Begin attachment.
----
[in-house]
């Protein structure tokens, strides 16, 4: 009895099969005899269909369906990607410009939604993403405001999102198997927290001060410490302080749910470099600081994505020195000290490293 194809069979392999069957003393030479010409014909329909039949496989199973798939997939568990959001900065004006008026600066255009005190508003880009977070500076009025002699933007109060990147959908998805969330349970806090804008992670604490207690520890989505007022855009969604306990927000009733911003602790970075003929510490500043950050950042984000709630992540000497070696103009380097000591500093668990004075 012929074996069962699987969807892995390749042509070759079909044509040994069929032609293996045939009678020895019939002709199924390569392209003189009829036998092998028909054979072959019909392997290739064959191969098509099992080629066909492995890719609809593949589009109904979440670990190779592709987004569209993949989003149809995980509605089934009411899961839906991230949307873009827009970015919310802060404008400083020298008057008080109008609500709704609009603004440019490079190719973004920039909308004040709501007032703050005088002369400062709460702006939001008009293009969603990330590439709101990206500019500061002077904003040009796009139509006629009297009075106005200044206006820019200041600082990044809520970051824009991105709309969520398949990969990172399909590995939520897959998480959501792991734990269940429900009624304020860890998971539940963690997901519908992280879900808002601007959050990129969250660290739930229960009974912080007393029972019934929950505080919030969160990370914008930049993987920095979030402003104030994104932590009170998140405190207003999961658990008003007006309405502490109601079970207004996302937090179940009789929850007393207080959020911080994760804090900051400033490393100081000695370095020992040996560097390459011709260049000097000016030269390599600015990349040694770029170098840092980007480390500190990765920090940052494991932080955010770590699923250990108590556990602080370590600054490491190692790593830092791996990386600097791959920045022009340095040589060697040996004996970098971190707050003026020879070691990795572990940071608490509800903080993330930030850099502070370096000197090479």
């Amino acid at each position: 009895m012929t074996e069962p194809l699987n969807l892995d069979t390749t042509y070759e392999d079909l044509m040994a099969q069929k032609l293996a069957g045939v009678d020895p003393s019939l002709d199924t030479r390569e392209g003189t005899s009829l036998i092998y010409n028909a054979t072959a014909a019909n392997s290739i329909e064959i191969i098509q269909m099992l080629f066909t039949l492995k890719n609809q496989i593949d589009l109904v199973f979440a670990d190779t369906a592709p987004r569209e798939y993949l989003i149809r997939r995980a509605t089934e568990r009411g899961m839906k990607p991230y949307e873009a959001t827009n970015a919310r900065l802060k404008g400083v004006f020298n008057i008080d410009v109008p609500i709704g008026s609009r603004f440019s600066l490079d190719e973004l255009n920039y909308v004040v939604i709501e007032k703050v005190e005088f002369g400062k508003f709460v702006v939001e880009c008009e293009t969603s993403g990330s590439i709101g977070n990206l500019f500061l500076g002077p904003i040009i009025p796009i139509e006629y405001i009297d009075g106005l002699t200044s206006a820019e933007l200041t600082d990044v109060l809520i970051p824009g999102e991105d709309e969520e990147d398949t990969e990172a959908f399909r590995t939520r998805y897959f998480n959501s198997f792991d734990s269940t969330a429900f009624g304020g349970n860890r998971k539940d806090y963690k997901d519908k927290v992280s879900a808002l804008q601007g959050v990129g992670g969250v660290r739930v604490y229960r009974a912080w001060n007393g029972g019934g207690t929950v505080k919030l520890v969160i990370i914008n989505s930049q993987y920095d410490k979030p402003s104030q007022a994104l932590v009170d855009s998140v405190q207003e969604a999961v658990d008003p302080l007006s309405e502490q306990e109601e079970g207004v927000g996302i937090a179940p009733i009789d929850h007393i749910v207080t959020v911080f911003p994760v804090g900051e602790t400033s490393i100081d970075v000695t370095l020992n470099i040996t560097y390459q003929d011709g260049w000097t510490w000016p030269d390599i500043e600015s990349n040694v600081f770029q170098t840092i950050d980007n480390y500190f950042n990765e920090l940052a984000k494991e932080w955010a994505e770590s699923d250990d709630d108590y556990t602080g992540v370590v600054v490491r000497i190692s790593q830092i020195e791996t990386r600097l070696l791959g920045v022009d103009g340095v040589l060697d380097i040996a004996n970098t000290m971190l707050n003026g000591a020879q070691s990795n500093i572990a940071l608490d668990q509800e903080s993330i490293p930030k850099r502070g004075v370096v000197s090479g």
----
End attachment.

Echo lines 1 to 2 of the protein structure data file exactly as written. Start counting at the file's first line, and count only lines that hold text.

[in-house]
């Protein structure tokens, strides 16, 4: 009895099969005899269909369906990607410009939604993403405001999102198997927290001060410490302080749910470099600081994505020195000290490293 194809069979392999069957003393030479010409014909329909039949496989199973798939997939568990959001900065004006008026600066255009005190508003880009977070500076009025002699933007109060990147959908998805969330349970806090804008992670604490207690520890989505007022855009969604306990927000009733911003602790970075003929510490500043950050950042984000709630992540000497070696103009380097000591500093668990004075 012929074996069962699987969807892995390749042509070759079909044509040994069929032609293996045939009678020895019939002709199924390569392209003189009829036998092998028909054979072959019909392997290739064959191969098509099992080629066909492995890719609809593949589009109904979440670990190779592709987004569209993949989003149809995980509605089934009411899961839906991230949307873009827009970015919310802060404008400083020298008057008080109008609500709704609009603004440019490079190719973004920039909308004040709501007032703050005088002369400062709460702006939001008009293009969603990330590439709101990206500019500061002077904003040009796009139509006629009297009075106005200044206006820019200041600082990044809520970051824009991105709309969520398949990969990172399909590995939520897959998480959501792991734990269940429900009624304020860890998971539940963690997901519908992280879900808002601007959050990129969250660290739930229960009974912080007393029972019934929950505080919030969160990370914008930049993987920095979030402003104030994104932590009170998140405190207003999961658990008003007006309405502490109601079970207004996302937090179940009789929850007393207080959020911080994760804090900051400033490393100081000695370095020992040996560097390459011709260049000097000016030269390599600015990349040694770029170098840092980007480390500190990765920090940052494991932080955010770590699923250990108590556990602080370590600054490491190692790593830092791996990386600097791959920045022009340095040589060697040996004996970098971190707050003026020879070691990795572990940071608490509800903080993330930030850099502070370096000197090479």